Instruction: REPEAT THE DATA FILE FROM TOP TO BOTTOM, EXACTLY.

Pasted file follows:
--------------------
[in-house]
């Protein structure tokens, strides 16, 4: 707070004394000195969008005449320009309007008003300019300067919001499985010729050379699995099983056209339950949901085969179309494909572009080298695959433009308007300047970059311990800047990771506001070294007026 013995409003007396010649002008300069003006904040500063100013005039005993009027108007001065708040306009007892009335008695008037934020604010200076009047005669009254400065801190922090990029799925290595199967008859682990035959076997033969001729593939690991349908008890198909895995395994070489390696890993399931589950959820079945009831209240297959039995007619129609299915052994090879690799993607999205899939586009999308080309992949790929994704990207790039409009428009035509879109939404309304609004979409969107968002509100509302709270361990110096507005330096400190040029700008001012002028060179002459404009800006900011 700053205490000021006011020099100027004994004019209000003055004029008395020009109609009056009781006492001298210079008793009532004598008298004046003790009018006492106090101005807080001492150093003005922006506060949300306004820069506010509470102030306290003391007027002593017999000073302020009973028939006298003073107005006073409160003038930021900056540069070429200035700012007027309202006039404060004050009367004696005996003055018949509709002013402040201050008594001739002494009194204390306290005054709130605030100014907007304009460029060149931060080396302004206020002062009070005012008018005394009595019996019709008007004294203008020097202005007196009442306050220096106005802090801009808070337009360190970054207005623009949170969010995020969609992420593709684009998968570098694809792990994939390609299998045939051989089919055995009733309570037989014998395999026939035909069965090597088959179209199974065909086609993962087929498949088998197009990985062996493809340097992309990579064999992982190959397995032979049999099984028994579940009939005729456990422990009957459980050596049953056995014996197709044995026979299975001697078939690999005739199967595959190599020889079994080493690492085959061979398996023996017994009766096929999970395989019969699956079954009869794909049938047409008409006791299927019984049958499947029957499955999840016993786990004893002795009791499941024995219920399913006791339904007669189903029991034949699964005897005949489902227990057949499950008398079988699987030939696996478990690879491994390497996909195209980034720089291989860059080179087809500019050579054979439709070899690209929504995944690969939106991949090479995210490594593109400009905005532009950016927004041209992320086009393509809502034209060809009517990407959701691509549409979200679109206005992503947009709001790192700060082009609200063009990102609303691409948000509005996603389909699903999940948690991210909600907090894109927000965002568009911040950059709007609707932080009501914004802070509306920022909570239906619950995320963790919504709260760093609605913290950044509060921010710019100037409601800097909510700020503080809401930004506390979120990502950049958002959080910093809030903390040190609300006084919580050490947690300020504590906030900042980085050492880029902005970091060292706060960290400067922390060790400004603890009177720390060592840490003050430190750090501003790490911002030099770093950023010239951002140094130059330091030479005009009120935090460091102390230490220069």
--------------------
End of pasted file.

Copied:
[in-house]
């Protein structure tokens, strides 16, 4: 707070004394000195969008005449320009309007008003300019300067919001499985010729050379699995099983056209339950949901085969179309494909572009080298695959433009308007300047970059311990800047990771506001070294007026 013995409003007396010649002008300069003006904040500063100013005039005993009027108007001065708040306009007892009335008695008037934020604010200076009047005669009254400065801190922090990029799925290595199967008859682990035959076997033969001729593939690991349908008890198909895995395994070489390696890993399931589950959820079945009831209240297959039995007619129609299915052994090879690799993607999205899939586009999308080309992949790929994704990207790039409009428009035509879109939404309304609004979409969107968002509100509302709270361990110096507005330096400190040029700008001012002028060179002459404009800006900011 700053205490000021006011020099100027004994004019209000003055004029008395020009109609009056009781006492001298210079008793009532004598008298004046003790009018006492106090101005807080001492150093003005922006506060949300306004820069506010509470102030306290003391007027002593017999000073302020009973028939006298003073107005006073409160003038930021900056540069070429200035700012007027309202006039404060004050009367004696005996003055018949509709002013402040201050008594001739002494009194204390306290005054709130605030100014907007304009460029060149931060080396302004206020002062009070005012008018005394009595019996019709008007004294203008020097202005007196009442306050220096106005802090801009808070337009360190970054207005623009949170969010995020969609992420593709684009998968570098694809792990994939390609299998045939051989089919055995009733309570037989014998395999026939035909069965090597088959179209199974065909086609993962087929498949088998197009990985062996493809340097992309990579064999992982190959397995032979049999099984028994579940009939005729456990422990009957459980050596049953056995014996197709044995026979299975001697078939690999005739199967595959190599020889079994080493690492085959061979398996023996017994009766096929999970395989019969699956079954009869794909049938047409008409006791299927019984049958499947029957499955999840016993786990004893002795009791499941024995219920399913006791339904007669189903029991034949699964005897005949489902227990057949499950008398079988699987030939696996478990690879491994390497996909195209980034720089291989860059080179087809500019050579054979439709070899690209929504995944690969939106991949090479995210490594593109400009905005532009950016927004041209992320086009393509809502034209060809009517990407959701691509549409979200679109206005992503947009709001790192700060082009609200063009990102609303691409948000509005996603389909699903999940948690991210909600907090894109927000965002568009911040950059709007609707932080009501914004802070509306920022909570239906619950995320963790919504709260760093609605913290950044509060921010710019100037409601800097909510700020503080809401930004506390979120990502950049958002959080910093809030903390040190609300006084919580050490947690300020504590906030900042980085050492880029902005970091060292706060960290400067922390060790400004603890009177720390060592840490003050430190750090501003790490911002030099770093950023010239951002140094130059330091030479005009009120935090460091102390230490220069």